So let my little story about the shell remind you – that you can be a little bit broken, and still be absolutely perfect.
This thought for you on World Mental Health Day.
On International Literacy Day, I am reminded of something my mother used to say – she said that it is not enough just to teach a child to read and it is not enough to read to children. Your child must also see that you read, that books are an important part of your life too. In this way, your child will try to emulate you – be like mommy and daddy – by reading. Parenting is the most busy job in the world. But don’t forget that taking a little time to pick up a book isn’t just a pleasant pastime for yourself – it could make all the difference in turning your children into readers. And then what worlds will open up to them!
Oh yes – and get both yourselves and your children library cards! Free access to – well, all the knowledge in the world. And using libraries will help keep them open. Every person registered as a user, every book checked out, gives the government a concrete reason to keep funding libraries.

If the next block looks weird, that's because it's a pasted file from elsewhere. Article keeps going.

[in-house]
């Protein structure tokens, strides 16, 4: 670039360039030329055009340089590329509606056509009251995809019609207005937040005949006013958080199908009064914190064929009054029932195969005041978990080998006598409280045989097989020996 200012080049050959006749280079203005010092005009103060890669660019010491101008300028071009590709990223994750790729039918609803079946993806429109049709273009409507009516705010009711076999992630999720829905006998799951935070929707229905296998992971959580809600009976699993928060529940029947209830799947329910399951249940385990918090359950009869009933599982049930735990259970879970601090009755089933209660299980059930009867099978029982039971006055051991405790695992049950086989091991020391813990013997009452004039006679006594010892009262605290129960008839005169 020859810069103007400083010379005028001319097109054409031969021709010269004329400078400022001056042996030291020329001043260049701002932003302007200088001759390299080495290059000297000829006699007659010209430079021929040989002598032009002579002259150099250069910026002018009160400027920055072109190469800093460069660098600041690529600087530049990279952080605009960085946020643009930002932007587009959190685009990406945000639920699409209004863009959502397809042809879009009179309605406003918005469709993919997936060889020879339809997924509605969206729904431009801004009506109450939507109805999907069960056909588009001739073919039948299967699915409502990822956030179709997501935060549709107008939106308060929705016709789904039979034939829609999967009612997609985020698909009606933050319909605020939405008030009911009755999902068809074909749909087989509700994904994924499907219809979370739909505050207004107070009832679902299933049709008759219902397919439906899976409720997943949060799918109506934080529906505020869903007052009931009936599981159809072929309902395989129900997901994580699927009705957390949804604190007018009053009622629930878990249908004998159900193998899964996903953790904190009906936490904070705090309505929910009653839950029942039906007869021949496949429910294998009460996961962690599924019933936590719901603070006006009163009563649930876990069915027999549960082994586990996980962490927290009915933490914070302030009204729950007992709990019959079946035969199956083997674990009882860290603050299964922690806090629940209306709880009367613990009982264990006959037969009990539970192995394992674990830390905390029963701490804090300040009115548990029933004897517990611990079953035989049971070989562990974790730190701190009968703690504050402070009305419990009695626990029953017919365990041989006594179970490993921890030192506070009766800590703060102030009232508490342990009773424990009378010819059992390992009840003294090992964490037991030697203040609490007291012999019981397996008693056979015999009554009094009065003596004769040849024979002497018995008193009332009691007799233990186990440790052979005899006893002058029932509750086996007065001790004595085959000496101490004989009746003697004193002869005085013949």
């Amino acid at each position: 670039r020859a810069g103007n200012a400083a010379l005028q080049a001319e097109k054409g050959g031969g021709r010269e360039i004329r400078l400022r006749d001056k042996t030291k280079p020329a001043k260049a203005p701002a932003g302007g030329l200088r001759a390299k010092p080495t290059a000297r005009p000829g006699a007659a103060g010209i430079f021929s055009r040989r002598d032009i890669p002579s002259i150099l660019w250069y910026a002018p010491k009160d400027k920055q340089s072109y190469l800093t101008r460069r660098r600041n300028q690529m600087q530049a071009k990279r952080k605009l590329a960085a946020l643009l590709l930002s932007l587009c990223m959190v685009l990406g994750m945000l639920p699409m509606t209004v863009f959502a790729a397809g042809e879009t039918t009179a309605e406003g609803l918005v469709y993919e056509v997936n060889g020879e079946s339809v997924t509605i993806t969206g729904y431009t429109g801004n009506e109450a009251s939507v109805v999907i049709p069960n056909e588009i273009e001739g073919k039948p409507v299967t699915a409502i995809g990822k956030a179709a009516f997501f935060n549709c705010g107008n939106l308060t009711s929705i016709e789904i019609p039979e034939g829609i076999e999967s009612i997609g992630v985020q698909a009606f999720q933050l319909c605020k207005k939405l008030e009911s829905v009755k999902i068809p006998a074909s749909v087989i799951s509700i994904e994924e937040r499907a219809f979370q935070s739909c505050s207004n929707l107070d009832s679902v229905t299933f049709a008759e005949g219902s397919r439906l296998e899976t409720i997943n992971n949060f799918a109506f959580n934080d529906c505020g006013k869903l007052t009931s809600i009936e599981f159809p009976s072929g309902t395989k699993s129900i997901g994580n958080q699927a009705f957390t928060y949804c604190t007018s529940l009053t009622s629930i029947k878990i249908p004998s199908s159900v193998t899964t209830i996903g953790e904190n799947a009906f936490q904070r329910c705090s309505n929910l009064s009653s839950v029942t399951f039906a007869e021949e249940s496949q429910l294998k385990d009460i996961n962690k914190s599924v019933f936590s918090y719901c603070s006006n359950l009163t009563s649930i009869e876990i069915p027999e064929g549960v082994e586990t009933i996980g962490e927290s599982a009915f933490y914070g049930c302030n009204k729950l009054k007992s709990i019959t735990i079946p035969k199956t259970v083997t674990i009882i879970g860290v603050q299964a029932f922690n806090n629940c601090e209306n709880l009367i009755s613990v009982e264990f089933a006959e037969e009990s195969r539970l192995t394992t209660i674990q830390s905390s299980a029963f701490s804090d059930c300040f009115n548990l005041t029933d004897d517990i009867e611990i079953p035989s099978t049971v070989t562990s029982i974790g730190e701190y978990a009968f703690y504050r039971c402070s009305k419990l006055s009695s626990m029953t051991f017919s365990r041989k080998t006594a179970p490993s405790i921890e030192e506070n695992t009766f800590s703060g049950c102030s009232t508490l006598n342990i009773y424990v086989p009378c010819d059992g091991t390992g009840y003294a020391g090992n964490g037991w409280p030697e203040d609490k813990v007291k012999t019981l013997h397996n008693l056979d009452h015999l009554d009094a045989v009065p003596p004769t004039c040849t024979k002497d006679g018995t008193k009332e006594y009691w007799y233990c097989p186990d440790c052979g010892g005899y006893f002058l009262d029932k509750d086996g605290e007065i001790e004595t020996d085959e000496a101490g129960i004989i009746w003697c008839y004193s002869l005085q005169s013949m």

My favorite book of poetry is not a book of the conventional sort, not one I can hold in my hand, nor read online. It is, nonetheless, the poetry anthology of my earliest memory, containing the poems which helped to shape my life. Unprofessional, incomplete, and wildly random as this anthology was, I trace every poem I have ever read or ever written back to this collection. This ‘book’ was composed of the fragmentary poems which my mother held in her memory.
My mother was educated, if such a word be appropriate, in a one-room schoolhouse in the rural prairie region of central Canada. There one teacher struggled to control a varied group of children of all ages, with only a small portion of any teaching time being dedicated to each grade daily. Inevitably, there were long periods of inactivity between lessons and assigned work, and my mother found refuge in the tiny collection of books owned by the school. She read and re-read the few books of poems many times, until the words found their way into her memory, creating a singular anthology which filled her childish dreams.